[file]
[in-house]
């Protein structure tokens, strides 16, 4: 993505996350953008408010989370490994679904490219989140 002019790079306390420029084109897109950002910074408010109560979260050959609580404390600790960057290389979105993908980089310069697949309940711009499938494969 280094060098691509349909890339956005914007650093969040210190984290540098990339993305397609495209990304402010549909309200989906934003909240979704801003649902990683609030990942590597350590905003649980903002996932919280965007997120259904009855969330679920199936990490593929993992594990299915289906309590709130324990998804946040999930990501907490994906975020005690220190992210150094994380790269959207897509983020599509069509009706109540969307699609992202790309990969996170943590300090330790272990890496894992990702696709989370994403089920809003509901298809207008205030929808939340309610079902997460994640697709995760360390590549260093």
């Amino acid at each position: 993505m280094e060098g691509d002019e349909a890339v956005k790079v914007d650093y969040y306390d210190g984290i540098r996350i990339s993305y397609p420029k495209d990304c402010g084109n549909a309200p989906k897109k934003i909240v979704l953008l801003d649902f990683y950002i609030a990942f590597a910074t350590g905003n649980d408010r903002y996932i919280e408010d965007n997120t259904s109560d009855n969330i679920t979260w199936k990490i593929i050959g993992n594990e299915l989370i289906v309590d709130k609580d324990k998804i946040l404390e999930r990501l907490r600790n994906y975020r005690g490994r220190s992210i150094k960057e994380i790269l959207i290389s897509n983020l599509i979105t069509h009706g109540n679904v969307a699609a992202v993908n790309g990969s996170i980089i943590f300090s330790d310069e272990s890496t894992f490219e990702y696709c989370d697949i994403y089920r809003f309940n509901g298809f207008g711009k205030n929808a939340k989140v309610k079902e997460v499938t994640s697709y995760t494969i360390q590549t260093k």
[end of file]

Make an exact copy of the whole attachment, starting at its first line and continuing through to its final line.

[in-house]
């Protein structure tokens, strides 16, 4: 993505996350953008408010989370490994679904490219989140 002019790079306390420029084109897109950002910074408010109560979260050959609580404390600790960057290389979105993908980089310069697949309940711009499938494969 280094060098691509349909890339956005914007650093969040210190984290540098990339993305397609495209990304402010549909309200989906934003909240979704801003649902990683609030990942590597350590905003649980903002996932919280965007997120259904009855969330679920199936990490593929993992594990299915289906309590709130324990998804946040999930990501907490994906975020005690220190992210150094994380790269959207897509983020599509069509009706109540969307699609992202790309990969996170943590300090330790272990890496894992990702696709989370994403089920809003509901298809207008205030929808939340309610079902997460994640697709995760360390590549260093």
């Amino acid at each position: 993505m280094e060098g691509d002019e349909a890339v956005k790079v914007d650093y969040y306390d210190g984290i540098r996350i990339s993305y397609p420029k495209d990304c402010g084109n549909a309200p989906k897109k934003i909240v979704l953008l801003d649902f990683y950002i609030a990942f590597a910074t350590g905003n649980d408010r903002y996932i919280e408010d965007n997120t259904s109560d009855n969330i679920t979260w199936k990490i593929i050959g993992n594990e299915l989370i289906v309590d709130k609580d324990k998804i946040l404390e999930r990501l907490r600790n994906y975020r005690g490994r220190s992210i150094k960057e994380i790269l959207i290389s897509n983020l599509i979105t069509h009706g109540n679904v969307a699609a992202v993908n790309g990969s996170i980089i943590f300090s330790d310069e272990s890496t894992f490219e990702y696709c989370d697949i994403y089920r809003f309940n509901g298809f207008g711009k205030n929808a939340k989140v309610k079902e997460v499938t994640s697709y995760t494969i360390q590549t260093k």